Background: Respiratory morbidity and hospitalization rates in patients with DMD increase as respiratory function declines. Idebenone reactivates and protects mitochondria, thus preserving muscle cell function. It significantly reduced the rate of respiratory function decline and morbidity vs placebo in steroid-naïve DMD patients in the phase III DELOS study.
Objectives: We investigated if reductions in bronchopulmonary adverse events (BAE), antibiotic use, and hospitalizations seen in the DELOS study were maintained with long-term idebenone treatment.
Approach: Data were analyzed from patients from the 12-month DELOS study and those patients from DELOS who entered the long-term SYROS study under Expanded Access Programs following a variable untreated period.
Results: In DELOS (n=64, mean [SD] age 14.3 [2.7] yrs; FVC%p 53.8 [11.8]), 19.4% of patients treated with idebenone had BAEs vs 51.5% in the placebo arm (82 vs 222 cumulative days, respectively). Systemic antibiotics were used in 22.6% of idebenone-treated and 39.4% of placebo patients. One idebenone-treated patient was hospitalized (3 days) vs 4 placebo patients (total 30 days). SYROS collected data from 18/64 DELOS patients (at DELOS baseline: mean [SD] age 13.3 [2.7] yrs; FVC%p 58.7 [17.6]), of which 11/18 patients were untreated prior to SYROS. To measure treatment effects on BAEs, event rates/person years (e/py) were compared for on- vs off-idebenone periods. Over ~6 years of follow-up (DELOS+SYROS ), patients were on idebenone for a mean (range) of 4.2 (2.4–6.1) yrs and off idebenone for 2.1 (1.1–5.5) yrs. While on idebenone, patients had fewer BAEs (0.10 vs 0.33 e/py), fewer systemic antibiotics (0.04 vs 0.15 e/py), and fewer hospitalizations due to BAEs (0.06 vs 0.15 e/py) or any reason (0.29 vs 0.48 e/py), compared with periods without treatment.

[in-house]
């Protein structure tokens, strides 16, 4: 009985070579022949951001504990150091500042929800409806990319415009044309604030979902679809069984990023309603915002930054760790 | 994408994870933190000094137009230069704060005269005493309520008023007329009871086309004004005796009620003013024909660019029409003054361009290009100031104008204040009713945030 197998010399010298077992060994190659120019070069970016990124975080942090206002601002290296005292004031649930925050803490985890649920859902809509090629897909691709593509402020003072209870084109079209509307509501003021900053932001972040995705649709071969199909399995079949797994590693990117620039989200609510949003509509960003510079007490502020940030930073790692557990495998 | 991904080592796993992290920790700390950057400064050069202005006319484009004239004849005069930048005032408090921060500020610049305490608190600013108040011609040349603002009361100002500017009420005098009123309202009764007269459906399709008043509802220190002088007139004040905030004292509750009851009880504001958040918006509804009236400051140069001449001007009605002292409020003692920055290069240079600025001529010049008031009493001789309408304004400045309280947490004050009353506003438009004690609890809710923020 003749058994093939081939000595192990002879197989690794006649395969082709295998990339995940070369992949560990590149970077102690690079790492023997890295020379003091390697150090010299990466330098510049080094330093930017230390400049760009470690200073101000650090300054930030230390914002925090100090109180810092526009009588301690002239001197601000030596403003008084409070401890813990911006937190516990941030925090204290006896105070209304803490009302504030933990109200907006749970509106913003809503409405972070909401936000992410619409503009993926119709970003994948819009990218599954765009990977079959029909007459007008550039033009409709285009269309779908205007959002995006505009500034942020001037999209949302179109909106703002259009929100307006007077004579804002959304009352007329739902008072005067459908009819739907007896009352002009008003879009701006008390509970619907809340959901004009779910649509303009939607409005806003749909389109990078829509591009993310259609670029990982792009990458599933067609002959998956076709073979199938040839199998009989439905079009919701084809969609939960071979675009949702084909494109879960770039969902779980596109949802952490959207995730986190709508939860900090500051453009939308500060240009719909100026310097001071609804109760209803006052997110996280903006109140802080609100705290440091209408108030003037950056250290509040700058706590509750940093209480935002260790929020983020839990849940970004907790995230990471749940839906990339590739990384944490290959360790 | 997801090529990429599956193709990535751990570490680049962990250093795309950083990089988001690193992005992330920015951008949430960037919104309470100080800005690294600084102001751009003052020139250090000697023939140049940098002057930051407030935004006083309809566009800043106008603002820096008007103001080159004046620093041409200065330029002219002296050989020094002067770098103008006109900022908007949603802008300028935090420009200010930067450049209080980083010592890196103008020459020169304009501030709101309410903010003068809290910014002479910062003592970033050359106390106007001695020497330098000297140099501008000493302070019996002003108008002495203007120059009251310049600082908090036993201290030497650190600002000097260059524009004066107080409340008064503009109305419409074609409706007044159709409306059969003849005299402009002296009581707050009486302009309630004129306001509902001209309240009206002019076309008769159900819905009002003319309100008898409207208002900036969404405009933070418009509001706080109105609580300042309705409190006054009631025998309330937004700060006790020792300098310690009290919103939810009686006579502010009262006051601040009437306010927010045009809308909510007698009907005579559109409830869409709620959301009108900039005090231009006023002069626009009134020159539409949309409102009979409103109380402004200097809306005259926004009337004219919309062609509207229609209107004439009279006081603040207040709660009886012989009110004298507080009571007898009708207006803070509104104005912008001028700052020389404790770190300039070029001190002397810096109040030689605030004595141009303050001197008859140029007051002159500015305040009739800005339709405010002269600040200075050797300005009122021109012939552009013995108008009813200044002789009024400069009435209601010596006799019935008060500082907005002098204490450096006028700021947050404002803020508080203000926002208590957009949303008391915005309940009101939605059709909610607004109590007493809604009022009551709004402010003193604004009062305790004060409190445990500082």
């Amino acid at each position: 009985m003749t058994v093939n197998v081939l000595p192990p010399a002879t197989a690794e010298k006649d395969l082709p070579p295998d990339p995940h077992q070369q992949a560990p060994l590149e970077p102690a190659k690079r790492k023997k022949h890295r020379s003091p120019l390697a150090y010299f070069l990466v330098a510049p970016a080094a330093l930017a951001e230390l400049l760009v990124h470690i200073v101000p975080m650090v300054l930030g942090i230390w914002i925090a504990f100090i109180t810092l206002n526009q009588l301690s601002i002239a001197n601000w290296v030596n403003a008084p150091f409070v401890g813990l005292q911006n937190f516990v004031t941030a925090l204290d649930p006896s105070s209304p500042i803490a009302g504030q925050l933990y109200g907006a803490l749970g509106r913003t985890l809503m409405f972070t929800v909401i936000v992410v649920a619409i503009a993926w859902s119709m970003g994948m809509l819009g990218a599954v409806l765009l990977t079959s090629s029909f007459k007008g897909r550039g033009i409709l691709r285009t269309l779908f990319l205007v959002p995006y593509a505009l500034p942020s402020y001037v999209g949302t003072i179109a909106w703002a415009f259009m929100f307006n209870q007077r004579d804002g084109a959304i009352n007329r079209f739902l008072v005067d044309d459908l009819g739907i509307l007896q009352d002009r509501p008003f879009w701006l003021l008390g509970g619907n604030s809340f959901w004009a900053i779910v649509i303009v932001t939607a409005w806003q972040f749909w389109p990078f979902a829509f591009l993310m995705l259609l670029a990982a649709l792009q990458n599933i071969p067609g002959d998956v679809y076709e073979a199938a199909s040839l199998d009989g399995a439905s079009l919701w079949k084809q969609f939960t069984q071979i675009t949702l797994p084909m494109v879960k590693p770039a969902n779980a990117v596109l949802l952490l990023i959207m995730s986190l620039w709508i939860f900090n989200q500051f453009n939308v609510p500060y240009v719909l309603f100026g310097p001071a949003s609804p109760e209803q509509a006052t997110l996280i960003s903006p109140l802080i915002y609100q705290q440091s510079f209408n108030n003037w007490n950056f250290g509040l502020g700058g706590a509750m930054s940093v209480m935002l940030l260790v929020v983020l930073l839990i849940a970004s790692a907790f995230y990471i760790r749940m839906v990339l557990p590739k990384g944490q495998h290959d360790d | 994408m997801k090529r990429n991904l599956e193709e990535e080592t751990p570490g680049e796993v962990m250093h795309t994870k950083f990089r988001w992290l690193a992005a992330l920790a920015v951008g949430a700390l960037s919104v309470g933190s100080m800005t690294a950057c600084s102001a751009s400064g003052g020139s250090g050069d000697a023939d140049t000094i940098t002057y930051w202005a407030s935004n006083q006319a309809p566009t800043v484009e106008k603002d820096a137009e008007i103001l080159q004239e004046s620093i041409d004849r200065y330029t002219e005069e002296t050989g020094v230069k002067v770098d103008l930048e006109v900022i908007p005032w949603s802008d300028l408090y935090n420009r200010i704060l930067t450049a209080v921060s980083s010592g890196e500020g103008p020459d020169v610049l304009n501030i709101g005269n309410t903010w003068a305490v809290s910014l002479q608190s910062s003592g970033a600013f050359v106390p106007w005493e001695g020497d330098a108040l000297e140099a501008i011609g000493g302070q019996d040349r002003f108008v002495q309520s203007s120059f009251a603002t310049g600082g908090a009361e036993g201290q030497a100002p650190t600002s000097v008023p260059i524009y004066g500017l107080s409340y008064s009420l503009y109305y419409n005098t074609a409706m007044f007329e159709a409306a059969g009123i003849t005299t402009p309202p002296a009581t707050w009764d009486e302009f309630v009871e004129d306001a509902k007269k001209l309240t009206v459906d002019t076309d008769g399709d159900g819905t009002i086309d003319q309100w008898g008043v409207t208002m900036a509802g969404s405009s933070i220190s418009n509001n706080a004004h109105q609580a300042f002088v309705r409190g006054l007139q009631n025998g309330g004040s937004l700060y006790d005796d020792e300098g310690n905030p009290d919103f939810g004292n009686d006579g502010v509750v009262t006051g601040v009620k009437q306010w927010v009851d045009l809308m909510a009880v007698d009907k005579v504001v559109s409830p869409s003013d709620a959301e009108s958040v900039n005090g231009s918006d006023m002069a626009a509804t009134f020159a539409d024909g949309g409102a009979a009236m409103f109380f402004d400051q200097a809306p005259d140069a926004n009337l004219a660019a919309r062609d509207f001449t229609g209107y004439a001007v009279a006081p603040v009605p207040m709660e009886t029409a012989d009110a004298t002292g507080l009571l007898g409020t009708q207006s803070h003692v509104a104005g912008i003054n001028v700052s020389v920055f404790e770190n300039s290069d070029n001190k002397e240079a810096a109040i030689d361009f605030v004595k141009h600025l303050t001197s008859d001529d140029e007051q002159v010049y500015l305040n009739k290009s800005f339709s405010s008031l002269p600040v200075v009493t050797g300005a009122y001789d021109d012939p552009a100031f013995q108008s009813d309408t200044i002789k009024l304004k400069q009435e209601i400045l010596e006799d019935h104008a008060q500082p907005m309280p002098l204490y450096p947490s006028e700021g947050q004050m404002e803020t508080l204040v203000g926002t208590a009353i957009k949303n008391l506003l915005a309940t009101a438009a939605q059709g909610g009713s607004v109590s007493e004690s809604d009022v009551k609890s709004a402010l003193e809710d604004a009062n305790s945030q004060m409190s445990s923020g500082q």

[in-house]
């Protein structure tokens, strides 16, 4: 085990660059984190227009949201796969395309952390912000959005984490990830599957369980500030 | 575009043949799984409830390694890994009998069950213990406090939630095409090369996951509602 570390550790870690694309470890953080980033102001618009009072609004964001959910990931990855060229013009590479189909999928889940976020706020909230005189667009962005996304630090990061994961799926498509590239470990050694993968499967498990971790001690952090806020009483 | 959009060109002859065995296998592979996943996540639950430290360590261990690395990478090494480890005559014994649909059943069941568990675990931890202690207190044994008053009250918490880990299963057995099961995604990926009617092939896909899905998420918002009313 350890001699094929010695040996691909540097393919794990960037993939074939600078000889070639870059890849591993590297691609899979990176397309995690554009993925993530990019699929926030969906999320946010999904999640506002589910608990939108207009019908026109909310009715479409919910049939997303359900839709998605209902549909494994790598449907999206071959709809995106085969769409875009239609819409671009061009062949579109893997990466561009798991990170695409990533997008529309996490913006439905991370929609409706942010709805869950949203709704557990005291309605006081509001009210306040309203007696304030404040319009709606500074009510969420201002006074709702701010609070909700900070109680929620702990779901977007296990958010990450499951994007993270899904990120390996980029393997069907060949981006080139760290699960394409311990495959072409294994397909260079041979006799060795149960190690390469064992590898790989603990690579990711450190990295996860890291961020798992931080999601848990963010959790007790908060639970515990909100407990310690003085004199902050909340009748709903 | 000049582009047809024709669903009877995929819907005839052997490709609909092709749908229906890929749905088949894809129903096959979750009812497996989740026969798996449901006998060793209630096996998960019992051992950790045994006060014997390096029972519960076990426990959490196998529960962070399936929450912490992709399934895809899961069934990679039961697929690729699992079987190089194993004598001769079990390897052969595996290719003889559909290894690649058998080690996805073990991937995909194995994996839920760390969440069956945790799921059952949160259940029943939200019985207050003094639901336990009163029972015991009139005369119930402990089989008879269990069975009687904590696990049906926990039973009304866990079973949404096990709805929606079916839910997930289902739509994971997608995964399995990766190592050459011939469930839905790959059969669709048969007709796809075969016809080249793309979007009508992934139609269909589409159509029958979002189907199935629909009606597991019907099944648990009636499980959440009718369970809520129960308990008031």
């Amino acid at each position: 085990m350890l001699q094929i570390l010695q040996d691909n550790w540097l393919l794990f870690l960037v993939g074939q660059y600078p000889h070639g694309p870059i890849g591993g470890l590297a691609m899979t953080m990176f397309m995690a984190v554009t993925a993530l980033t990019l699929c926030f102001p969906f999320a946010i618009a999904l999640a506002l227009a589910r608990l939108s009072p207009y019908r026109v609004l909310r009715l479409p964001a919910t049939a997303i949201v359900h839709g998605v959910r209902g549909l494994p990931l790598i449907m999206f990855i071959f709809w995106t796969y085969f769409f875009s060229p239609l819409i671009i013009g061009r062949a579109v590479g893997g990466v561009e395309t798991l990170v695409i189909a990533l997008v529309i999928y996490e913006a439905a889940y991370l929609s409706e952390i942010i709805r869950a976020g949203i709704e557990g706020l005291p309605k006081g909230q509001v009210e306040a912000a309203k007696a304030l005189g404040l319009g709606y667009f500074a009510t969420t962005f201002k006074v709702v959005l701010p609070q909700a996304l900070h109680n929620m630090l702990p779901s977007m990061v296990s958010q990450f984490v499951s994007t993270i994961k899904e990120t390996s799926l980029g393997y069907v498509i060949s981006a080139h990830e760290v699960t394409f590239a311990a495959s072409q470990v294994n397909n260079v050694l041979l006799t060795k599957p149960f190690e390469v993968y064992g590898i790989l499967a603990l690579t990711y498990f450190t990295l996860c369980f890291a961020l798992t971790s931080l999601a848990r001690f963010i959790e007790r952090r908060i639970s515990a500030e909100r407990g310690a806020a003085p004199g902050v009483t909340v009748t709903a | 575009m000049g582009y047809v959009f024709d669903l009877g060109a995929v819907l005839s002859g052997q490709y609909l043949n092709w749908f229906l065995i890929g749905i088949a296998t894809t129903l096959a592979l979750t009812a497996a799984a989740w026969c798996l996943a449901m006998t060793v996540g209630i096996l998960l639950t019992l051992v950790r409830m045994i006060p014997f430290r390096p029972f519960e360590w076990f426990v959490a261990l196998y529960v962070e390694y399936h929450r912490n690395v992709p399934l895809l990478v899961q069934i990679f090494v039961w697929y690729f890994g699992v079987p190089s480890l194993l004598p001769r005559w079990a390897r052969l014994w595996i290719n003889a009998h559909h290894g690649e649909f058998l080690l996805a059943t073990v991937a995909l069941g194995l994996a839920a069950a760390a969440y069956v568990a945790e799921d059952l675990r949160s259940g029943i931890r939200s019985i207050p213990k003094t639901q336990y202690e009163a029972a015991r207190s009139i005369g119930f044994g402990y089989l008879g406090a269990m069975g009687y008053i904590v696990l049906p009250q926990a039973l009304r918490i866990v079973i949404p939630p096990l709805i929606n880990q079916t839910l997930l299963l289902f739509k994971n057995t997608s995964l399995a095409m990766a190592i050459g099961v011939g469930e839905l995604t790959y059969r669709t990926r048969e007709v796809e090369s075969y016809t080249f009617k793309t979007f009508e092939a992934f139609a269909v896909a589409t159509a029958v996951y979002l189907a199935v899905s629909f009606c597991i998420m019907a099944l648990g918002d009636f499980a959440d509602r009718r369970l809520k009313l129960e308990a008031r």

Conclusions: Cumulative data show that patients who were treated with long-term idebenone had a reduced rate and risk of BAEs, antibiotic use, and hospitalizations.